Wristband tracks firefighters’ chemical exposure
Firefighters have a 9% higher risk of being diagnosed with cancer and a 14% higher risk of dying from the disease than the general adult United States population.
A new silicone wristband can track firefighters’ exposure to cancer-causing chemicals and determine where and when the risks might be greatest.
“It turns out that ordinary silicone wristbands, like the ones sold in stores, absorb the semi-volatile organic compounds you’re exposed to while you’re out in the world,” says study lead author Jessica Levasseur, a PhD student at the Nicholas School of the Environment at Duke University. “It’s like taking fingerprints of everywhere you’ve been and everything you’ve been exposed to.”
Firefighters have a 9% higher risk of being diagnosed with cancer and a 14% higher risk of dying from the disease than the general adult United States population, according to studies from the National Institute of Occupational Safety and Health and other agencies.
The decision to use the bands to track firefighters‘ risks came about when the Durham, North Carolina Fire Department (DFD) approached researchers for help identifying exposure risks its firefighters faced.
“Firefighters have high cancer rates compared to the general population, but we don’t know why,” Levasseur says.
“Is it caused by exposure to one chemical or a mix of them? Is it something they breathe in while working in fires or being near them? Or something else? There are lots of risk factors and potential routes of exposure, and we wanted to see if silicone wristbands could be a practical tool for disentangling them.”
Levasseur and colleagues at the Nicholas School and the Duke Cancer Institute asked 20 firefighters from DFD to wear the wristbands while working a typical six-day shift, and then to get each firefighter’s baseline exposures, while off duty.
Each wristband was analyzed for 134 different chemical compounds, including phthalates, brominated flame retardants, organophosphate esters, polycyclic aromatic hydrocarbons (PAH), and per- and polyfluoroalkyl substances (PFAS), all of which have been linked to increased incidence of certain cancers.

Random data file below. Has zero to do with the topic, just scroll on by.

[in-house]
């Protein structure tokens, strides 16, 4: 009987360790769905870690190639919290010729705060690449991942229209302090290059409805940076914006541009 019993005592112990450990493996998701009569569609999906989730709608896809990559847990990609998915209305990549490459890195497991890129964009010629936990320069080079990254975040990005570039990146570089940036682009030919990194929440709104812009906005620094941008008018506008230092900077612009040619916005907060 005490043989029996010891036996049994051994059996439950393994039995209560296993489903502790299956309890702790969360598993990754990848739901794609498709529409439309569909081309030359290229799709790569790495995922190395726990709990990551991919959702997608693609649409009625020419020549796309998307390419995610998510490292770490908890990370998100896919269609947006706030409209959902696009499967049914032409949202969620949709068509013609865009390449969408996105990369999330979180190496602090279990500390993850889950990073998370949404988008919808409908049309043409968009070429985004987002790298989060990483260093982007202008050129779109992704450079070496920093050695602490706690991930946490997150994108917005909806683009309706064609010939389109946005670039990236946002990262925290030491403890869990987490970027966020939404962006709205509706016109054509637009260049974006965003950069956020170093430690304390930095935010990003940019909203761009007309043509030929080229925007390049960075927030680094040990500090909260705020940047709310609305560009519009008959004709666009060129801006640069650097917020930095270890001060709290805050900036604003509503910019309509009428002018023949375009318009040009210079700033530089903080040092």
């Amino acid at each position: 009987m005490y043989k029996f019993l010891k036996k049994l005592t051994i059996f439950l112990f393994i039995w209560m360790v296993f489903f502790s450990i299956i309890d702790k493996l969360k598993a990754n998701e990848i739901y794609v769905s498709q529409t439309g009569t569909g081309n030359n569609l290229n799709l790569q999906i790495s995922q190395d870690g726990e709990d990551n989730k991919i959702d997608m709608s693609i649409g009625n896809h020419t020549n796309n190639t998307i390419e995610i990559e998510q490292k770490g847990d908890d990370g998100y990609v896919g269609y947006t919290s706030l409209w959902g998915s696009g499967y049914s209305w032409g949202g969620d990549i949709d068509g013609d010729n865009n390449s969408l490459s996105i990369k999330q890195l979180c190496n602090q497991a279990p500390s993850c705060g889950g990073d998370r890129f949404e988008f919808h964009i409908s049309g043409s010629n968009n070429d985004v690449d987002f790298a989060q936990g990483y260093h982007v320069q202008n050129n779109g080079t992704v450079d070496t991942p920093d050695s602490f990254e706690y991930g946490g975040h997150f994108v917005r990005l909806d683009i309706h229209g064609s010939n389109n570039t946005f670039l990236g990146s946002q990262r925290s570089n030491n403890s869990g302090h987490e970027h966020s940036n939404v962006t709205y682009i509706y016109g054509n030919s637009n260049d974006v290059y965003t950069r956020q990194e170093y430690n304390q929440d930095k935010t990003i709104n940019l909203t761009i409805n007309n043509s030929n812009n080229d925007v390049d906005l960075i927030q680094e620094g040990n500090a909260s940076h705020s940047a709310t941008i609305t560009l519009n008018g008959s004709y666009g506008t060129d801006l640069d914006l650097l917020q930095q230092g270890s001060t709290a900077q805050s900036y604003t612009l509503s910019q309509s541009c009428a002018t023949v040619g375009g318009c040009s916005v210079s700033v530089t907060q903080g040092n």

“Seventy-one of these chemicals—including seven PFAS, which to our knowledge have never previously been detected using wristbands—were found in at least half of the bands,” Levasseur says.
Levels of PAH, brominated flame retardants, and organophosphate esters were 0.5 to 8.5 times higher in the wristbands worn while on duty than in those worn while off duty. This suggests that just being a firefighter means you are exposed to more of these compounds than the average adult, regardless of whether you respond to a fire while working.
Bands worn by firefighters on days they actively fought a fire also contained 2.5 times more PFOS—a type of PFAS—than the bands of firefighters who were not called to a fire. This suggests that exposure to these contaminants is strongly associated with active firefighting, Levasseur says.
In contrast, wristbands worn on off-duty days contained higher levels of phthalates and pesticides.
“This research is the first to demonstrate that silicone wristbands can be used to quantify occupational exposure in firefighters and distinguish exposures that may be related to fire events versus other sources,” Levasseur says.
“Conducting follow-up research with a larger population will help pinpoint the exposure sources that contribute to firefighters’ risk for cancer and assess exposure risks that may be related to chemicals off-gassing from their gear or materials in their firehouse, which we did not examine,” she says.
The study is from Futurity published in the journal Science of the Total Environment. The Duke University Cancer Institute and the National Institutes of Health funded the work.